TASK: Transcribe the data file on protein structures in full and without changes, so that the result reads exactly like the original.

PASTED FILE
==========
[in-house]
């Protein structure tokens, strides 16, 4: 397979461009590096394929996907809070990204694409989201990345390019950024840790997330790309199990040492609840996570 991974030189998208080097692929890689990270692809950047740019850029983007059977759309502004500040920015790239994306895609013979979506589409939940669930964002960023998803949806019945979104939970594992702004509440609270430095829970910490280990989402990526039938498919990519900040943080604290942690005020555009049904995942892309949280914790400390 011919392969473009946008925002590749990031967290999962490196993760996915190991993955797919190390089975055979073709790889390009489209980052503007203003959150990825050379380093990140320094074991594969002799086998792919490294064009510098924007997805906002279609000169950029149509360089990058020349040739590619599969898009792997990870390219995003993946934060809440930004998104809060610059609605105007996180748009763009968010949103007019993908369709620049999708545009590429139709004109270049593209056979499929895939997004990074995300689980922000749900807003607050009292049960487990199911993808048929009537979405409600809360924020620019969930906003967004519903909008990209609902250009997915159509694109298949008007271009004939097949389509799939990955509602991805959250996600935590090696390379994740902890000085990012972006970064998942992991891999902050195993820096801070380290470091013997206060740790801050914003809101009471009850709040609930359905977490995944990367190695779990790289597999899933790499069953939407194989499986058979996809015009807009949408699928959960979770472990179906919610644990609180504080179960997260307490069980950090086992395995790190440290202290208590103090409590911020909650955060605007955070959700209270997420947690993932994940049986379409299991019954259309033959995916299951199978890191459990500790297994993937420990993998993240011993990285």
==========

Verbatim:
[in-house]
């Protein structure tokens, strides 16, 4: 397979461009590096394929996907809070990204694409989201990345390019950024840790997330790309199990040492609840996570 991974030189998208080097692929890689990270692809950047740019850029983007059977759309502004500040920015790239994306895609013979979506589409939940669930964002960023998803949806019945979104939970594992702004509440609270430095829970910490280990989402990526039938498919990519900040943080604290942690005020555009049904995942892309949280914790400390 011919392969473009946008925002590749990031967290999962490196993760996915190991993955797919190390089975055979073709790889390009489209980052503007203003959150990825050379380093990140320094074991594969002799086998792919490294064009510098924007997805906002279609000169950029149509360089990058020349040739590619599969898009792997990870390219995003993946934060809440930004998104809060610059609605105007996180748009763009968010949103007019993908369709620049999708545009590429139709004109270049593209056979499929895939997004990074995300689980922000749900807003607050009292049960487990199911993808048929009537979405409600809360924020620019969930906003967004519903909008990209609902250009997915159509694109298949008007271009004939097949389509799939990955509602991805959250996600935590090696390379994740902890000085990012972006970064998942992991891999902050195993820096801070380290470091013997206060740790801050914003809101009471009850709040609930359905977490995944990367190695779990790289597999899933790499069953939407194989499986058979996809015009807009949408699928959960979770472990179906919610644990609180504080179960997260307490069980950090086992395995790190440290202290208590103090409590911020909650955060605007955070959700209270997420947690993932994940049986379409299991019954259309033959995916299951199978890191459990500790297994993937420990993998993240011993990285």